Thirty years ago, pretty much all bottles of wines were sealed by cork. The ritual of removing the cork with a special tool – the corkscrew – with a gentle pop, has become part of the very fabric of wine appreciation. But of late, increasing numbers of bottles are sealed with screwcaps, or synthetic corks made of plastic. Cork is under threat.
Why is this? It is because a small proportion of bottles are ruined by what is known as cork taint. It's a musty, damp cardboard, old cellars sort of smell, and it affects around 1 in 20 bottles to a greater or lesser degree. In extreme cases, it makes the wine smell really horrible. In most cases, the mustiness is very subtle, but it's there, and it's a big distraction. Worse still, cork taint seems to rob the wine of its attractive aromas, sometimes without adding a musty edge: this is really bad, because drinkers won't realize what they are missing, and will just assume the wine isn't very good.
Where does cork taint come from? It's there because cork is a natural material, taken from the bark of the cork tree. In some bits of bark, there are fungi present that produce these musty taint chemicals, and because we are able to smell them at incredibly low concentrations, it's very hard for cork producers to clean the bark during the processing of cork to the degree that this taint is completely eliminated.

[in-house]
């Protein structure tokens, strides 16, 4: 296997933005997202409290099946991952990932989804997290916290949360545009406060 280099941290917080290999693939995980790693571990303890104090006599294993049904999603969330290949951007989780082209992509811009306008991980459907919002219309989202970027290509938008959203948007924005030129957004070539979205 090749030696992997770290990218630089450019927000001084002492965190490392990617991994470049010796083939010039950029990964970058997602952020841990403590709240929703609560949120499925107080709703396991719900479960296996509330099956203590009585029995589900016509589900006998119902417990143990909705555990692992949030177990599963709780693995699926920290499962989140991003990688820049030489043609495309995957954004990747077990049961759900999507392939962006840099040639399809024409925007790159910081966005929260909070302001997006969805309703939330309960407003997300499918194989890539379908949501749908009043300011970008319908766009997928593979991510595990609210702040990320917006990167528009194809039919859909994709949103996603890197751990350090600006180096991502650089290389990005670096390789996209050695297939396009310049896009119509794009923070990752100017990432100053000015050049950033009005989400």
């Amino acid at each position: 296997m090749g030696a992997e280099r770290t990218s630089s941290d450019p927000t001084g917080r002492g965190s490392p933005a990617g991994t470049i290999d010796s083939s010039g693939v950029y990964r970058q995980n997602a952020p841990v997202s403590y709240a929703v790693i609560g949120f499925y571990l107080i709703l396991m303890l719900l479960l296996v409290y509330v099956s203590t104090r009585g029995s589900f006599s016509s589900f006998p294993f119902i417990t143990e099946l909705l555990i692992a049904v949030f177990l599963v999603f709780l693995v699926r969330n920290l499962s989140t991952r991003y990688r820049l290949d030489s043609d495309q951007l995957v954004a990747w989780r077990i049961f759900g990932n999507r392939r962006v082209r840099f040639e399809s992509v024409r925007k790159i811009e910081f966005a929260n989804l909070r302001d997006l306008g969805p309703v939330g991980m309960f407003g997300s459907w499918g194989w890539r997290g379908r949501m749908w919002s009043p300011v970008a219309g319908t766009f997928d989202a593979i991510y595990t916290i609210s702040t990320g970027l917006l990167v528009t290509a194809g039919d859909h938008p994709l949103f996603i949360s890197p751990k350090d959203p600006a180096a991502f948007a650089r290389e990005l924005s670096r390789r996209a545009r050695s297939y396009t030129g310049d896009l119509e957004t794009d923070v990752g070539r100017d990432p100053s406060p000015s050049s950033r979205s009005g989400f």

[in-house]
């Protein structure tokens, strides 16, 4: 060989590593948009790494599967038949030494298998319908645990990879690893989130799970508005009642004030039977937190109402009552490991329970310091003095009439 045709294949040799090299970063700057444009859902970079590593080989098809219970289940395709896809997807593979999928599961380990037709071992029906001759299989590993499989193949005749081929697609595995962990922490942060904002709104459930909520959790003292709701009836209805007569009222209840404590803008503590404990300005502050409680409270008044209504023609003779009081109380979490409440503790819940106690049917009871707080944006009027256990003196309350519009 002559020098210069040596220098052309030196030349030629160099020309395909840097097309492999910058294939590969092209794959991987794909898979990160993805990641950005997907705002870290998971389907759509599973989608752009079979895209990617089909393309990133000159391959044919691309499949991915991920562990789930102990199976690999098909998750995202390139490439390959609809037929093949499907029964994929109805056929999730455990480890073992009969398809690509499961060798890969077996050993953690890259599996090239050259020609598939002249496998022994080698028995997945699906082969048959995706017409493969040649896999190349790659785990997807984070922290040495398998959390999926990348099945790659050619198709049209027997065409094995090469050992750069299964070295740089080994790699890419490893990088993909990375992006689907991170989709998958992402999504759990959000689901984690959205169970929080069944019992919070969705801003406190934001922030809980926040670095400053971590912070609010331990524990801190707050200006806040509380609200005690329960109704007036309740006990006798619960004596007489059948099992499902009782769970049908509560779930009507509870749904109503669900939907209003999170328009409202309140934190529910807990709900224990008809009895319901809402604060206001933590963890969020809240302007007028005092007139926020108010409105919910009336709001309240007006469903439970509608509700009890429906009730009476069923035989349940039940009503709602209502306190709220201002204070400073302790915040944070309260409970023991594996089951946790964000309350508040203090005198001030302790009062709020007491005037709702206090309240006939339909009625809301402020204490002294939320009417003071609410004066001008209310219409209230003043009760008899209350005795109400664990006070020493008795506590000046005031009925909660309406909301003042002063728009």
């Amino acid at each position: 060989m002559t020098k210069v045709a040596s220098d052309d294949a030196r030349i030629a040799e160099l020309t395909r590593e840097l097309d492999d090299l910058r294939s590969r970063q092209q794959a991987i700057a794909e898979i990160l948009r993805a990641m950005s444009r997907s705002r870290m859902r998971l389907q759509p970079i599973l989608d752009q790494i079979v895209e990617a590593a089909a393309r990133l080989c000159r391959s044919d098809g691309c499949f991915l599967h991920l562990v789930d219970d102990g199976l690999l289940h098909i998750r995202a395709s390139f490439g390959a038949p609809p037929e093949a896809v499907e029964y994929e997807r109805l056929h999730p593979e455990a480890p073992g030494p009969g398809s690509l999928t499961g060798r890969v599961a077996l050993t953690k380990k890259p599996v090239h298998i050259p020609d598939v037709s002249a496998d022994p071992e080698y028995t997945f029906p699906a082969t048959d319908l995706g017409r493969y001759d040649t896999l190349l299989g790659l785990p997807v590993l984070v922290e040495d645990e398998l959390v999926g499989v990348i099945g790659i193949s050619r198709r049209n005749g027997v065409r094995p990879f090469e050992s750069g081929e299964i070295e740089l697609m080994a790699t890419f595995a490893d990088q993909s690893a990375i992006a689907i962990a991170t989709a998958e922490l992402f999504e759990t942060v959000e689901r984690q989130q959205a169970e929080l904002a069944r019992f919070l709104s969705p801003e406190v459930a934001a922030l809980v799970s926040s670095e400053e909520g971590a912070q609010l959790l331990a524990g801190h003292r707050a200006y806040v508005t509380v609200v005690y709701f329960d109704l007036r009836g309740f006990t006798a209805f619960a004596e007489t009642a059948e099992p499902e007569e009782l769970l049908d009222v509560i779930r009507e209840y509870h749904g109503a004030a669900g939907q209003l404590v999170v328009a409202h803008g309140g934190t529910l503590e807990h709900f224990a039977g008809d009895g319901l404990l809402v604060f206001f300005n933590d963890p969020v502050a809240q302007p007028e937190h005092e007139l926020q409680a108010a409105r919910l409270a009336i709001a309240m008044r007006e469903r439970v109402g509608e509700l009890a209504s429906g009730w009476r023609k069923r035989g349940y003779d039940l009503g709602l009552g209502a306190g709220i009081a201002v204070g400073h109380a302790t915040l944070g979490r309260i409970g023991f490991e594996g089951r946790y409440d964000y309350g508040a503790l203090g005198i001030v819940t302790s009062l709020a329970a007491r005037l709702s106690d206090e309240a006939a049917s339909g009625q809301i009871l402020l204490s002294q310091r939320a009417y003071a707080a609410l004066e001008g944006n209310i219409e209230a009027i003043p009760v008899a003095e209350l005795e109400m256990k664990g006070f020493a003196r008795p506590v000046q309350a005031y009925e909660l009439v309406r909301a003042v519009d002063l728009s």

It was frustration with cork taint that led some wine producers to begin experimenting with alternatives. First they tried plastic corks, and then later they tried screwcaps. Both have benefits and both have drawbacks (we'll explore these in another blog post), but the great advantage is that neither taint the wine, and because they are manufactured they are consistent, eliminating the natural variation that comes with cork. Screwcaps, in particular, have really taken off in Australia and New Zealand, where most wines are now sealed this way – even expensive ones.
One of the benefits of alternative closures like these is that it has made the cork industry – based chiefly in Portugal – step up their act a bit and improve the quality of the corks they make. Cork taint still exists, but there's less of it than there used to be.